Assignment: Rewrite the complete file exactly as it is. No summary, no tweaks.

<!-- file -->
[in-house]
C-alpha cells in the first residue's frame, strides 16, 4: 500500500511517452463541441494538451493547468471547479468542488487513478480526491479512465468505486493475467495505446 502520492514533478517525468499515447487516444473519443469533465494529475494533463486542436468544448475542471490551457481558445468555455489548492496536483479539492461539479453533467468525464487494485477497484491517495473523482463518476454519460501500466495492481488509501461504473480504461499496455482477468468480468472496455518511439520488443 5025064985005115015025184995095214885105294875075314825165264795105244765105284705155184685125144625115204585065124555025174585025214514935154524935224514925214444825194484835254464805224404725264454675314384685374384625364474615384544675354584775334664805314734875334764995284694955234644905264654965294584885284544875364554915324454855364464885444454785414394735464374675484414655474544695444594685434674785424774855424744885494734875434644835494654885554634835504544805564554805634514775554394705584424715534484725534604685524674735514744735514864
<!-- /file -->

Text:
[in-house]
C-alpha cells in the first residue's frame, strides 16, 4: 500500500511517452463541441494538451493547468471547479468542488487513478480526491479512465468505486493475467495505446 502520492514533478517525468499515447487516444473519443469533465494529475494533463486542436468544448475542471490551457481558445468555455489548492496536483479539492461539479453533467468525464487494485477497484491517495473523482463518476454519460501500466495492481488509501461504473480504461499496455482477468468480468472496455518511439520488443 5025064985005115015025184995095214885105294875075314825165264795105244765105284705155184685125144625115204585065124555025174585025214514935154524935224514925214444825194484835254464805224404725264454675314384685374384625364474615384544675354584775334664805314734875334764995284694955234644905264654965294584885284544875364554915324454855364464885444454785414394735464374675484414655474544695444594685434674785424774855424744885494734875434644835494654885554634835504544805564554805634514775554394705584424715534484725534604685524674735514744735514864